Declare the impugned provisions, viz. section 65(90a) read with Section 65(105 )(zzzz) of the Finance Act, 1994 as amended by the Finance Act, 2008 and Finance Act 2010 as null and void and ultra vires the Constitution of India and/ or section 66 of the Finance Act and /or be strike down the said provisions as illegal, arbitrary and voilative of Articles 14, 246 and 265 of the constitution of India;
Issue a Writ order or direction in the nature of Certiorari or any other Writ, order or direction of like nature, setting aside Section 75(5)(h) and Section 76 of the Finance Act 2010;
Declare the Notification no. 24/2007 dated 22nd of May, 2007 and Circular No. 98/1/2008-ST dated 4th of January, 2008 as revived by Finance Act 2010 issued by the Respondent No.1 as illegal, null and void and ultra-virus the provisions of the Finance Act 1994 as amended by the Finance Act 2007 and Finance Act 2008 and Finance Act 2010;
Issue a Writ of Mandamus or a Writ in the nature of Writ of Mandamus or any other appropriate Writ order or direction restraining the respondents by their servants agents and subordinates from directly or indirectly giving effect to or acting upon the Section 65(90a) & 65(105)(zzzz) read with Section 66 as amended by Finance Act 1994 as amended by Finance Act 2007 and Finance Act 2008 and Finance Act 2010 as stated hereinabove;
The petitioner also filed an injunction petition seeking to restrain the respondents, their servants, officers and agents from in any manner whatsoever giving effect to directly or indirectly or acting upon Notification 24/2007 dated 22nd of May, 2007 and Circular No. 98/1/2008-SAT dated 4th of January, 2008 as revived by Finance Act 2010 or levying or collecting any taxes on the basis that Section 65( 90a ), Section 65(105)(zzzz) read with section 66 Finance Act, 1994 and recovering any service tax on renting of immovable property from the petitioner pending disposal of the above Writ petition.
The decision of the High court in this matter is also of great significance. Justice Goda Raghuram and Justice Noushad Ali directed the respondents, pending further orders in this application or in the writ petition, not to initiate any coercive steps for recovery of the service tax on the renting of immovable property by the petitioners, on the basis of the provisions of Section 65 (105) (zzzz) as amended by the Finance Act, 2010, for the period 01/06/2007 to 01/04/2010. The court directed that the Petitioner shall, however, be liable to pay the applicable service tax as per the provisions of Section 65(105)(zzzz), for the period subsequent to 01/04/2010 but subject to the result of the writ petition, notice.  The High Court has granted stay merely on the issue of retrospective amendment. 
In this matter of retrospective amendment if we look with respect to the separation of power. We can find that the SLP is filled by the executive body of this country, and the legislative body of the country in order to resolve the dispute that occurred in the case of Home Solution Retail India Ltd v. U.O.I amended the Finance Act 1994. So one cannot raise the question that there is a sort of interference by the legislature in the judicial process. Central Government preferred a Special Leave Petition  against the decision of High Court in HSRI v. U.O.I.  Though the S.L.P. has been admitted by the Supreme Court, they declined to issue a stay order on the operation of Delhi High Court’s judgment in the aforementioned case. Case is still pending before the Supreme Court for final hearing and yet to be disposed off. So one cannot take this plea to make this amendment void as well.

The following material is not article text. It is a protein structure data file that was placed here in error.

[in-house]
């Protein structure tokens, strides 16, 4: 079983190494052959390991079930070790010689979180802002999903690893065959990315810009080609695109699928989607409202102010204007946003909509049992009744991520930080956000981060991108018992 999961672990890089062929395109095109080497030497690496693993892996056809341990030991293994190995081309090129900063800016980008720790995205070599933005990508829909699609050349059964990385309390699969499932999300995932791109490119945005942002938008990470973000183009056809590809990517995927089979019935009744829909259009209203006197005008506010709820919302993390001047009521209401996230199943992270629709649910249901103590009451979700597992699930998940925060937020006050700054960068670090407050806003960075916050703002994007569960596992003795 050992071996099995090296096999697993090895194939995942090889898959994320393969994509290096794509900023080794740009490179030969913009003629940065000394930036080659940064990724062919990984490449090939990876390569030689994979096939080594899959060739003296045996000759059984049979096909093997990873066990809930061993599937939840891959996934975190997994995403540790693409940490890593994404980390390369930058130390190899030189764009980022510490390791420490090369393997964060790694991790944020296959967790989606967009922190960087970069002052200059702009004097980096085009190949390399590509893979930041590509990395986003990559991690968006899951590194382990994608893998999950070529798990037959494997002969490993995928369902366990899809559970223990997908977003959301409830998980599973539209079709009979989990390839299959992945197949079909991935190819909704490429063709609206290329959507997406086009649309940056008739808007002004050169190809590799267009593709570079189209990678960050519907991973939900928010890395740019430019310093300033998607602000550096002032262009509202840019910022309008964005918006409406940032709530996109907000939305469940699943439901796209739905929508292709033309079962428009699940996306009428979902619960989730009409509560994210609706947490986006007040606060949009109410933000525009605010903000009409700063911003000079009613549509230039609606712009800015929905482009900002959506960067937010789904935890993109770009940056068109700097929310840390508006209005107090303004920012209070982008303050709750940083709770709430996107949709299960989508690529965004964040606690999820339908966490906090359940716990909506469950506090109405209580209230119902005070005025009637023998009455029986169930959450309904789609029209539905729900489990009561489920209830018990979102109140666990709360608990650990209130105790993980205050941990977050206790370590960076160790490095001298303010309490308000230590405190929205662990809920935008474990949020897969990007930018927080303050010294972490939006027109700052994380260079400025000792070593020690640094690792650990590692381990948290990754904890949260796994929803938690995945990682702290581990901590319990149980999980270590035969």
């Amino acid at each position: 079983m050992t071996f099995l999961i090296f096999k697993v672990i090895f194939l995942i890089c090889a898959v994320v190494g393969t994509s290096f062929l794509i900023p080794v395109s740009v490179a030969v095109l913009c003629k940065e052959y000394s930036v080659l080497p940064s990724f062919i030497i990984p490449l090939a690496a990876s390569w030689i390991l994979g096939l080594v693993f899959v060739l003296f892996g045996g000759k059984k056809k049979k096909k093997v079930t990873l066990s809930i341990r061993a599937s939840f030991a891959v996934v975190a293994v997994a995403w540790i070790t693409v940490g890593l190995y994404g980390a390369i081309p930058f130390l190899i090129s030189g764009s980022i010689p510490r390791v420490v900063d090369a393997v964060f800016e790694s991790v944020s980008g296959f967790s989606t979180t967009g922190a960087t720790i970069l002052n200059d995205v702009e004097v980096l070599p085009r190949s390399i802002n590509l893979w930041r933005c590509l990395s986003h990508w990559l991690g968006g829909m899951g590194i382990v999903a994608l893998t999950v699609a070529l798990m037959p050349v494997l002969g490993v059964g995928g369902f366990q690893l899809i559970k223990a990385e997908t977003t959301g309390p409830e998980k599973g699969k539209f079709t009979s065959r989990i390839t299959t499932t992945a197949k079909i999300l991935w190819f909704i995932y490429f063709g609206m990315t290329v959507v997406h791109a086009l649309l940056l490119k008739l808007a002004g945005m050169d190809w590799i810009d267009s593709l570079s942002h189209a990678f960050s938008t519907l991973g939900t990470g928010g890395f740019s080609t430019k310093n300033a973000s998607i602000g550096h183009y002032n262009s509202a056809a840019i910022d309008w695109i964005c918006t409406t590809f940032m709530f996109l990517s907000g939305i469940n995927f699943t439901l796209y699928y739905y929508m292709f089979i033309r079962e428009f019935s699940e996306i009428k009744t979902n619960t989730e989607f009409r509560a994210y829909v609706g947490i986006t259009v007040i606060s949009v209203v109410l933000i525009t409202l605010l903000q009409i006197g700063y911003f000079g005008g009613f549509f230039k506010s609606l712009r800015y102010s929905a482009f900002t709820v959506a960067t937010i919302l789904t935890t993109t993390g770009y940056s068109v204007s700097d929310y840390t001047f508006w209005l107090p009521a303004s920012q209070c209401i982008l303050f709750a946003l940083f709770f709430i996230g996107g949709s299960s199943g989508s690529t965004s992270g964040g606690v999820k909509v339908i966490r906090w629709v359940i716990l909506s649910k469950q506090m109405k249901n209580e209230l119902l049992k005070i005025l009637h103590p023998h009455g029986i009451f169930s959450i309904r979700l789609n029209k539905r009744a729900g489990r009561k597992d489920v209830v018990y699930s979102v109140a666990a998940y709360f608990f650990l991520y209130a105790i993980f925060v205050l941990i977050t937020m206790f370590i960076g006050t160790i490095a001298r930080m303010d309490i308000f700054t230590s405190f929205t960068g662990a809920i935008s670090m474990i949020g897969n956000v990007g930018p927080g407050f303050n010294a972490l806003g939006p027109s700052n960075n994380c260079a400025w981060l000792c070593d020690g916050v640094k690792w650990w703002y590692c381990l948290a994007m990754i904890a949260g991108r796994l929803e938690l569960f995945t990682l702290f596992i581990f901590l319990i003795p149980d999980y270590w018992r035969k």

On the other hand there is some sort of burden if we try to analyze the effect of retrospective amendment from tax-payers point of view. There are some key questions that need to be answered in this regard. One such question is whether such a tax is chargeable and payable prior to the retrospective amendment coming into force. The legal position is that the tax is not chargeable or payable before this date. This would mean that landlords need to enter into a dialogue with their tenants as to how such back taxes are to be charged for the taxable periods in question and how they would be reimbursed by the tenants, as per contractual terms. The other question is that whether the imposition of tax retrospectively is justified for the country’s economy. Because in the year 2008 the whole world have seen the effect of global recession. This amendment mainly focuses on the real-estate sector of the economy and incidentally this sector was effected worstly by the recession. So the government’s initiative to impose retrospective tax on rent of immovable property can be a challenge for the country’s economy.
Here in this essay I have tried to show the cause and effect as well as validity of the retrospective amendment of the Finance Act, 2010. But this kind of retrospective amendment is not as rare incident in India. So the main target of this essay is to show that it is almost impossible to make the retrospective amendment unconstitutional in India. But there should be some guidelines so that government cannot make any such rule which will harass the tax-payers and will pose a serious threat to good governance. Hope that the Finance Bill, 2011 will take this issue in its concern and will try to rethink before enforcing any sort of amendment which has its effect retrospectively .